Snake River Angler Fly Fishing Report for April 1st, 2016

Snake River

Variable weather throughout the past two weeks with warm sunshine on some days and down-right cold and wet on others.  Throughout it all, fishing has been pretty solid.  The extended forecast for the first two weeks of April calls for all-around warm temperatures with highs ranging from the mid-40s to almost 60 degrees.  Its classic early spring fly fishing in the Greater Yellowstone Region, and its gonna be good.

 The Snake is fishing best on the middle reaches from Moose down to South Park, but there has been ever-increasing action on the lower reaches in Canyon.  Not as many blue-wings around as we did a month ago, but Chironomids are going off most days on at least one section of river.  This action is happening in slower current margins early in the day (11am to 1pm) and in faster riffles and seams in the mid to late afternoon hours.  Takes are slow, so don’t go for lightening fast hook sets.

Nymphing is producing best of all during all periods of the day with 11am to dusk being best.  But the more interesting subsurface action has been the big upsurge in streamer eats.  Slower water is the key target throughout the day – riffle tails, riffle and seam current margins, and submerged structure in slow water.  Expect some respectable results before noon with slow retrieves, but count on double or tripling your hookups after about 1pm with moderate to mid-fast retrieves.  Floating lines, hover lines, and intermediate sink tips will suffice.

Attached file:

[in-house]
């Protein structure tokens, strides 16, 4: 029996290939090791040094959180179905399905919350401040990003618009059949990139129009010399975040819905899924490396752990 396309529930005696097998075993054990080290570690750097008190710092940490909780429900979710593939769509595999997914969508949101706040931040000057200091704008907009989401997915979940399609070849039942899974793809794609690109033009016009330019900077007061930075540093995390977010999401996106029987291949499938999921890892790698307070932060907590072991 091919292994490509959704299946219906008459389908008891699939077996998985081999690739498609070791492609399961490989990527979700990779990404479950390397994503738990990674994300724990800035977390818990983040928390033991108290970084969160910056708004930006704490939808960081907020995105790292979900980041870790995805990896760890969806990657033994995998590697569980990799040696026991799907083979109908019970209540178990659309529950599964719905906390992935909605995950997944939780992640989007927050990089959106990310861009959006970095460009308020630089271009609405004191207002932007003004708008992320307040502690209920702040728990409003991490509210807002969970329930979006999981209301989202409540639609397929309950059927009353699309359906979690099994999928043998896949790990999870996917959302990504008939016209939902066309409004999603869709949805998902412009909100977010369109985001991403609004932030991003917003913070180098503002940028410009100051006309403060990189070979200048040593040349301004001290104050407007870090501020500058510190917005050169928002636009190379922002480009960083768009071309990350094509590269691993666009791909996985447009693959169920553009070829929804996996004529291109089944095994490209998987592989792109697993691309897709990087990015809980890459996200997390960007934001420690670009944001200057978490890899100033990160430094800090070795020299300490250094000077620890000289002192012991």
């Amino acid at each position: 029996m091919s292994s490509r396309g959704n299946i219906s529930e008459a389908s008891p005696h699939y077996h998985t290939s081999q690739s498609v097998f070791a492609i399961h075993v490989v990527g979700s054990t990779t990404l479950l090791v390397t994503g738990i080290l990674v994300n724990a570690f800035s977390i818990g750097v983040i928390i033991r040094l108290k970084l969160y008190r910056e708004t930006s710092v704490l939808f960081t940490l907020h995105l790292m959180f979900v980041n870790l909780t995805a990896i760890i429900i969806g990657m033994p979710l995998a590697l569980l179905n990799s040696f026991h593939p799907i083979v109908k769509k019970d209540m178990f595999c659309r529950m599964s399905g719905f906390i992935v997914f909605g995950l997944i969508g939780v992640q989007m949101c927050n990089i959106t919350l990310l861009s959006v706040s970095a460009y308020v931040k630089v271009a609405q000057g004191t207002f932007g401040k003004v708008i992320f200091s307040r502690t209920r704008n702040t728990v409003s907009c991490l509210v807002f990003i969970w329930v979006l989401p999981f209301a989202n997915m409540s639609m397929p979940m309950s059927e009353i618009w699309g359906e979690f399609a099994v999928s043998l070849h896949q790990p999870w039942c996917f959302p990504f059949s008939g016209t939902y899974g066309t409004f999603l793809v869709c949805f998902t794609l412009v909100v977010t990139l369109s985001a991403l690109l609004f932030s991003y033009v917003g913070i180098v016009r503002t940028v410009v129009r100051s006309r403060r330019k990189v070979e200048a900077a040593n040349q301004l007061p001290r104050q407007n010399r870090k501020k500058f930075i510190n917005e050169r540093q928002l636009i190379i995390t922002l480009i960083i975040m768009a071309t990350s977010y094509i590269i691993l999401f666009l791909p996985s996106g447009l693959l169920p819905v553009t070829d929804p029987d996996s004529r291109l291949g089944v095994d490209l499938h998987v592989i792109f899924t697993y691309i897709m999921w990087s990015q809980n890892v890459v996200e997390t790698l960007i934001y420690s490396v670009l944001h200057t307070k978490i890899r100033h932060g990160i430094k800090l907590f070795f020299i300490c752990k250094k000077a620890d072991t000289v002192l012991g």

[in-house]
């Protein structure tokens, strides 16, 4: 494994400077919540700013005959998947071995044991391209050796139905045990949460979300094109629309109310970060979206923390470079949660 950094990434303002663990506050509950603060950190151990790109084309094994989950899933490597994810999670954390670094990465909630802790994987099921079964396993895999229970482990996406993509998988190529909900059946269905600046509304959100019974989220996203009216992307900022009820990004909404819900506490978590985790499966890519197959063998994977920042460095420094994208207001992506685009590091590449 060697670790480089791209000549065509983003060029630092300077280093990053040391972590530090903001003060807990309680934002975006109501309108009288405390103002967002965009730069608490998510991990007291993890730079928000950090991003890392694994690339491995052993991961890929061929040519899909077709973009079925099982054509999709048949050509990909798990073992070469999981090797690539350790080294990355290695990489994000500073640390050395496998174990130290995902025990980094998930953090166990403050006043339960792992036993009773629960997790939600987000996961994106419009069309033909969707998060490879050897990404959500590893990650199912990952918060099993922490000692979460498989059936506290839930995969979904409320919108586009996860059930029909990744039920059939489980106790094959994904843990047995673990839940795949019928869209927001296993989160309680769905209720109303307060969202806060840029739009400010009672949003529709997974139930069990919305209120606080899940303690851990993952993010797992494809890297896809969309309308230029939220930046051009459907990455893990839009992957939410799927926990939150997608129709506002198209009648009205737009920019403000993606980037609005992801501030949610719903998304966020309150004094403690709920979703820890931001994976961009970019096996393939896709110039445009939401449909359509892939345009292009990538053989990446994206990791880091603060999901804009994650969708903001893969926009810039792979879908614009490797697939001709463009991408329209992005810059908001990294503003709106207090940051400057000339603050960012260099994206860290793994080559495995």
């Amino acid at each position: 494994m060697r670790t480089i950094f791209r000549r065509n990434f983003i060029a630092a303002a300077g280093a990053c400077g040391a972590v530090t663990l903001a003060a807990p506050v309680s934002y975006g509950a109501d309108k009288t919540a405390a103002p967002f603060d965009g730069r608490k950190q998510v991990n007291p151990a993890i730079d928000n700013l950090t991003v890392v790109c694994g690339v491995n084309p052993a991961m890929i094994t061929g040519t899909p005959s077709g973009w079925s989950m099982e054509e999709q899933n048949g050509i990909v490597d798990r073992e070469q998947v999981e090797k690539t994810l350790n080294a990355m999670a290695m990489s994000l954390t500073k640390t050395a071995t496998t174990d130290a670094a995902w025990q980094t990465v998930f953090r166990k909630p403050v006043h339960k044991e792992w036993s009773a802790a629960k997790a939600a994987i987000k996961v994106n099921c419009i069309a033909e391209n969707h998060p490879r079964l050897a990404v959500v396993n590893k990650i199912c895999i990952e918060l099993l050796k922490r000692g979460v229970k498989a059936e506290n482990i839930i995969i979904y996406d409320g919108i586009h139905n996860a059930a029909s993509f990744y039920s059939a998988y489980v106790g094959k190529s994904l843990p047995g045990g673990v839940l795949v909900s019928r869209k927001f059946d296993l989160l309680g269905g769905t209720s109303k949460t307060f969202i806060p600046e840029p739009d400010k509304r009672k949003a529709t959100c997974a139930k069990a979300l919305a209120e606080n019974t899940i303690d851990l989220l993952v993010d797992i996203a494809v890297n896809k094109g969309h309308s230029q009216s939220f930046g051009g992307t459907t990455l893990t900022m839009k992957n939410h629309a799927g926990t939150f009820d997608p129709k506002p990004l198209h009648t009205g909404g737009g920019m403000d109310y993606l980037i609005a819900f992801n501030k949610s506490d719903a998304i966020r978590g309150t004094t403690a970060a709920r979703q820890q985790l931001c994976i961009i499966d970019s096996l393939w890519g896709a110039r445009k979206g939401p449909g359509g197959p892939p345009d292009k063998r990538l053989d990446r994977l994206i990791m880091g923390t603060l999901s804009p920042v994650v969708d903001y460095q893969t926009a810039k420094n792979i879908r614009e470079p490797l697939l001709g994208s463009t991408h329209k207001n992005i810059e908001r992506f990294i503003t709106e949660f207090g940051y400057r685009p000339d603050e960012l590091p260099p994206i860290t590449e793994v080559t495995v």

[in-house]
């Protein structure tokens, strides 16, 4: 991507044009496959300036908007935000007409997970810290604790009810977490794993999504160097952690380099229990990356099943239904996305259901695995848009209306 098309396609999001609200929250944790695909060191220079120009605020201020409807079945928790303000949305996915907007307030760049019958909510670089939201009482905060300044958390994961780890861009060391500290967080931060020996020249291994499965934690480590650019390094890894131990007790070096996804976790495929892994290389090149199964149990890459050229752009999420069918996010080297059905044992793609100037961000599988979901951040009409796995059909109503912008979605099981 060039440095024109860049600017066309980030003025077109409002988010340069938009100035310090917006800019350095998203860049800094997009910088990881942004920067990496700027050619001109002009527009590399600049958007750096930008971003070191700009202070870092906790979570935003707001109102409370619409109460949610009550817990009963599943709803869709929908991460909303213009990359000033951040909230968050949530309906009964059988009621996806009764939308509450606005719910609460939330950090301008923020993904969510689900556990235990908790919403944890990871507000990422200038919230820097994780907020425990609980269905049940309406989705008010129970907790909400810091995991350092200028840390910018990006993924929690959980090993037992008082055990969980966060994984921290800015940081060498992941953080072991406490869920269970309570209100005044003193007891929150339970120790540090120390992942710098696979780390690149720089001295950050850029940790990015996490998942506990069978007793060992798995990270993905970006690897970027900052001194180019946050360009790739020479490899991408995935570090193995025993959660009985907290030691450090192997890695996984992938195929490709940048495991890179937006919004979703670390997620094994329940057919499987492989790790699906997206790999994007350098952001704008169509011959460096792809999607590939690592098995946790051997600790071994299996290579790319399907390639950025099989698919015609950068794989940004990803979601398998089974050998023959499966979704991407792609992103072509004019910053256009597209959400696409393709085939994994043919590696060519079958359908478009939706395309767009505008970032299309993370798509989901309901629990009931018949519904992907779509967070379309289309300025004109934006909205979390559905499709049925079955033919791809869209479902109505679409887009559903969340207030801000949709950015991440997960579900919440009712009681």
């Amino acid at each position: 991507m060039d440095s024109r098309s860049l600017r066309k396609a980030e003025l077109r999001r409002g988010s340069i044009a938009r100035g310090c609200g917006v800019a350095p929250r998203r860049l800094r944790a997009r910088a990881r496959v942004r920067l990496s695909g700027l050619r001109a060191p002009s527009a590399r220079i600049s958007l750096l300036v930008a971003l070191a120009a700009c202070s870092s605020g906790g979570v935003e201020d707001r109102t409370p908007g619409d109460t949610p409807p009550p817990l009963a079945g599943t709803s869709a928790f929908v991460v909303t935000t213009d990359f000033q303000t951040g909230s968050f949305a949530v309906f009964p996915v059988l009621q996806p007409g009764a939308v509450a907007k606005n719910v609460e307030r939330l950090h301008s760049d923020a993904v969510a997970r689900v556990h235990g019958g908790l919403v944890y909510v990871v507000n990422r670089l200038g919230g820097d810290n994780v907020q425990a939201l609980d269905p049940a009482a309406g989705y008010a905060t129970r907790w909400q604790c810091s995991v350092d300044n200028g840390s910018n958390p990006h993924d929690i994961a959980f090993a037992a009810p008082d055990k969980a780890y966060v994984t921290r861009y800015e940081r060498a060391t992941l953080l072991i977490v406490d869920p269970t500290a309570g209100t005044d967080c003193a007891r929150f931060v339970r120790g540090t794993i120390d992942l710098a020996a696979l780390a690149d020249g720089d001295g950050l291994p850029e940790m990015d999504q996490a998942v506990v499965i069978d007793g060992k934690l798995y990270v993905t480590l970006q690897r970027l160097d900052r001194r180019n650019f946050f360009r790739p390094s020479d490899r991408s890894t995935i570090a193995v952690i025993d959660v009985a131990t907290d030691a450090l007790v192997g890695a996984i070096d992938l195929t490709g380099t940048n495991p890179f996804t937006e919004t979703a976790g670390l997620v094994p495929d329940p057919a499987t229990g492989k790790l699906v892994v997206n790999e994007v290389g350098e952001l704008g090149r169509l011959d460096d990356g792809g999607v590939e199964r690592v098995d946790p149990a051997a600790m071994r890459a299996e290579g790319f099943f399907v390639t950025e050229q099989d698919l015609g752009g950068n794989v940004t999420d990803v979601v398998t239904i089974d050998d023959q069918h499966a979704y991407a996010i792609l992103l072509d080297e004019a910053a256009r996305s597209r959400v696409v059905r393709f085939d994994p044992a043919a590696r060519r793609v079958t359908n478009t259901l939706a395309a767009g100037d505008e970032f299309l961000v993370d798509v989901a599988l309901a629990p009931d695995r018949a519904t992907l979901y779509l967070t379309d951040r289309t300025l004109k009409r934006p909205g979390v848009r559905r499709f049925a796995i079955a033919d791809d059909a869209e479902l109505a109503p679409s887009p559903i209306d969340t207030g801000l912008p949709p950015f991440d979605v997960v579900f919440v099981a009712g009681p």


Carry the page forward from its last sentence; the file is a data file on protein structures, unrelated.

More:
Dry flies – Furimsky BDEs, Mating Midges, Parachute Midges, Snowshoe Tricos, and Mosquitos.

Nymphs – Biot Bugs, Pat’s Rubber Legs, Booty’s Deep Stinker Nymph, Lightening Bugs, Psycho Princes, Copper Johns in black, Dorsey’s Mercury Caddis, and Booty’s Day-2 Midge Pupa.

Streamers – Chickletts, Kreelux, Poodle Divers, Beldar Buggers, Arum’s Lil’ Kim, and Bow River Buggers. 


South Fork

The South Fork has been fishing decent all winter but has come on even stronger over the past two weeks with good results occurring in a variety of weather conditions on most reaches, but especially on the upper section in Swan Valley and the lower sections below Wolf Eddy.  Chironomids are everywhere, but are most prolific from Palisades Reservoir down to the confluence with Palisades Creek.  Blue-winged olives are showing ever-increasing presence with each passing week.  Both of these will be present in the afternoon hours, and some of the emergences can be intense.  The best surface action has been on flats, riffle tailouts, and riffle current margins. Get a perfect of a drift as you can and good things will happen.

Nymphing has been best on the upper reach in Swan Valley with double rigs consisting of stonefly imitations as lead flies and mayfly or midge larva imitations as the trailer.  Riffles, seams, and submerged structure are the best water types to target.  Six to eight feet of leader from indicator to trailer is more than enough distance, but be prepared to go shorter if the water depth and current speed call for it.  And don’t be afraid to use a dry-dropper with 18 to 24 inches of dropper tippet on flats when trout are actively feeding.

Streamers are producing well on the lower reach below Byington.  Target submerged structure, seams, and riffle pools.  Floating line, intermediate sinking lines, and 3ips tips will do.  And go with your moderately sized streamers over your bigger articulated baitfish imitations.

Dry flies – Parachute Adams, Booty’s BWO Emergers, Film Critics, Furimsky BDEs, Pheasant Tail Emergers, Renegades, and Air-Flo Tricos.

Nymphs – Pat’s Rubber Legs, Rubber Leg Flashback Hare’s Ears, Lightening Bugs, Rainbow Warriors, Zebra Midges, Ice Cream Cone Midges, and Booty’s Day-2 Midge Pupa.

Streamers – J.J. Specials, Kreelux, Galloup’s Stacked Blonde, SRA Double Bunnies, Clouser Minnows, Galloup’s Peanut Envy, Teller’s Nightmare, and Booty’s Quad Bunny.